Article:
By Susan Cushman
Thursday, December 20, 2007, 6:36 AM
Standing before the icon of Christ in the front of St. John Orthodox Church, I prepare to offer my confession at the Sacrament of Forgiveness. The Holy image of the One Who Forgives comes forth to meet me, as the father comes forth to welcome home the prodigal son in the familiar gospel passage (Luke 15:11–32). The love of Jesus pours forth from his prototype (the icon), sees the offering of my broken heart, and raises it to the heavenly realm.
After receiving the priest’s counsel and absolution, I remain in the nave (the large part of the temple, called the sanctuary in Protestant churches) to give thanks and to let God’s grace and peace fill my heart. Surrounded by icons of Christ, his Mother, the angels, saints, biblical scenes and church feasts, I think about how Prince Vladimir’s envoys must have felt when they walked into Hagia Sophia Orthodox Cathedral in Constantinople near the end of the tenth century. Their mission was to find a religion that Prince Vladimir could embrace and offer to the people of Russia. In their report they said, “We didn’t know whether we were in Heaven or on earth.” Shortly thereafter, Orthodoxy became the official religion of Kievan Russia, infusing the lives of peasants and princes, artists and writers, with the Orthodox vision of beauty. Nine hundred years later, the Russian writer Fyodor Dostoevsky penned the famous words, “Beauty will save the world.”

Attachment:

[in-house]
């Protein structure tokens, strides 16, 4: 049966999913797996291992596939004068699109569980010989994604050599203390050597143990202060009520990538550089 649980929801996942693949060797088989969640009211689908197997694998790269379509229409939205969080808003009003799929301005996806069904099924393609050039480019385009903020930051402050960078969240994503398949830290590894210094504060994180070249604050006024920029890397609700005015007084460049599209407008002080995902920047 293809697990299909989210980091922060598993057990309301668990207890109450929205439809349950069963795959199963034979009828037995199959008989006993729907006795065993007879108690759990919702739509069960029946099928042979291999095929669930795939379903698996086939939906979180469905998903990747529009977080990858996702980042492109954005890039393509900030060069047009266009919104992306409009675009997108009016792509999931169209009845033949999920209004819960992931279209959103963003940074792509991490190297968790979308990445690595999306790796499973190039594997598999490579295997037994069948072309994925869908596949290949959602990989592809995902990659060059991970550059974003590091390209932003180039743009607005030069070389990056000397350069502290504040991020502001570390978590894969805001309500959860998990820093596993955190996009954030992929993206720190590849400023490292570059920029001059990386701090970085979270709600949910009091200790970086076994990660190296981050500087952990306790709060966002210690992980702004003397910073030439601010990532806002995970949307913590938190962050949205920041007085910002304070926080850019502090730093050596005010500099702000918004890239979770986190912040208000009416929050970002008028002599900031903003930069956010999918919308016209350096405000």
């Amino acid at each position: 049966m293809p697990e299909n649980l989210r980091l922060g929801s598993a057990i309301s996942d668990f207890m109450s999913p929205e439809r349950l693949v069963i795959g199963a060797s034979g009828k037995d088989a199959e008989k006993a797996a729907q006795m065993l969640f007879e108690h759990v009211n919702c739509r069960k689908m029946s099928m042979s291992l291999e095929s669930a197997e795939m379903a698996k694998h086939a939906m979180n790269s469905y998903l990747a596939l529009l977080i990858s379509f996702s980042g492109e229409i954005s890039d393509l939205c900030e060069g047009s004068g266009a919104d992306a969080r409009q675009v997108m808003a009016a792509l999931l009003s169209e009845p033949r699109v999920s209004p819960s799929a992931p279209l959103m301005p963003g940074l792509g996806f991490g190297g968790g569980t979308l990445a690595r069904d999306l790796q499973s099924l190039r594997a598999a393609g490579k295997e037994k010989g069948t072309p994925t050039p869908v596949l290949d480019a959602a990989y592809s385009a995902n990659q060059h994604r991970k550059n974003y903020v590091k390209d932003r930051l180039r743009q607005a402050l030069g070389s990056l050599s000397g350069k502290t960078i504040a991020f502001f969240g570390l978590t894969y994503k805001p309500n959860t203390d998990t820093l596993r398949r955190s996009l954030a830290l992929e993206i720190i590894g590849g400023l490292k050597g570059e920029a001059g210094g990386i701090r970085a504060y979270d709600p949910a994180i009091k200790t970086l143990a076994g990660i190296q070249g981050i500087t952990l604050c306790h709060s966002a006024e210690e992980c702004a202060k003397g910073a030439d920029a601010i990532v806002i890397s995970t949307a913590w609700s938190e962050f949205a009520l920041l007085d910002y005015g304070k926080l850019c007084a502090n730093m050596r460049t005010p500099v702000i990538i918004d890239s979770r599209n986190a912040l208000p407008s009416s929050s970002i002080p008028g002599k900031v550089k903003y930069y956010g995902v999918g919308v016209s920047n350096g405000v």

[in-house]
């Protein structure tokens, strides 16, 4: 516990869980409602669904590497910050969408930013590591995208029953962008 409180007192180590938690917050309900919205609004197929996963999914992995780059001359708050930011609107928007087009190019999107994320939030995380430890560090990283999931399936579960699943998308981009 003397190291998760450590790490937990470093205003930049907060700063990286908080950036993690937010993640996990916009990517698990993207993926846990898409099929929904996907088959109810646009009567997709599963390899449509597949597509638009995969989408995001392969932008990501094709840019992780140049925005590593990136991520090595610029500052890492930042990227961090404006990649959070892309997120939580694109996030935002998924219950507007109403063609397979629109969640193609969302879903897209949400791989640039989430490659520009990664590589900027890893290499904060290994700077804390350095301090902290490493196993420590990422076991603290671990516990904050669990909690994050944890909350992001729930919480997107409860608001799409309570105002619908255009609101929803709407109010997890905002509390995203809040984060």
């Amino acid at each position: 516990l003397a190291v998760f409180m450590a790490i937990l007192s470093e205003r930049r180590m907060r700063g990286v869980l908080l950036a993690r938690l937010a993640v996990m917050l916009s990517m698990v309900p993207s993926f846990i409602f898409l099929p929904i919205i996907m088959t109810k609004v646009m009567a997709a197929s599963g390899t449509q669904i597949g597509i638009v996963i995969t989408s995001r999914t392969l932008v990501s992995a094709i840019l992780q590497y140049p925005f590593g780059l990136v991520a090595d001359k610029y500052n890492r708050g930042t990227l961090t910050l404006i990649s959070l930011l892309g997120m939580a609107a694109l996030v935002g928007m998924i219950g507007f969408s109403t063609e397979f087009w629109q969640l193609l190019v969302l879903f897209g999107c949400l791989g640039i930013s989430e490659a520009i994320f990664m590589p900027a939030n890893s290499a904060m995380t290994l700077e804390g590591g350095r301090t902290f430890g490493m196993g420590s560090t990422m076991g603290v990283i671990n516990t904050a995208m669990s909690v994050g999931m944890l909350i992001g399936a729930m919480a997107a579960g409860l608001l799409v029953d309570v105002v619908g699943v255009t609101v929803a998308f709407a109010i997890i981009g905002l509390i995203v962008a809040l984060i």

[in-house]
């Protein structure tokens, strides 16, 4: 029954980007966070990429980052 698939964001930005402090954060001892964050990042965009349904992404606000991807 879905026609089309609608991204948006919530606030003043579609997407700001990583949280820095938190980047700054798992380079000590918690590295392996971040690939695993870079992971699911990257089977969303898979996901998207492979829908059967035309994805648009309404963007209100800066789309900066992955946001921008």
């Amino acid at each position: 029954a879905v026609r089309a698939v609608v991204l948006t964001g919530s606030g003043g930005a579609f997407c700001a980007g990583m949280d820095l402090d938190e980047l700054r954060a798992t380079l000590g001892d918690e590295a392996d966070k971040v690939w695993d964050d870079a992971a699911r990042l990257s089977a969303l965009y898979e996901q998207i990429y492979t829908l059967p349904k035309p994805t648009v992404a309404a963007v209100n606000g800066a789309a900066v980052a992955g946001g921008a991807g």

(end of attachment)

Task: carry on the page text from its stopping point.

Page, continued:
I don’t think Prince Vladimir or Dostoevsky had in mind the kind of worldly beauty that today’s fashion and entertainment industries worship, or even the beauty of secular art and architecture. I think they were both swept off their feet by true spiritual beauty—in Vladimir’s case, the beauty of the Orthodox temple (church), adorned with icons.
In his book Icons: Theology in Color, Eugene Trubetskoi said that the beauty of the icon is spiritual. “Our icon painters,” Trubetskoi said, “had seen the beauty that would save the world and immortalized it in colors.”
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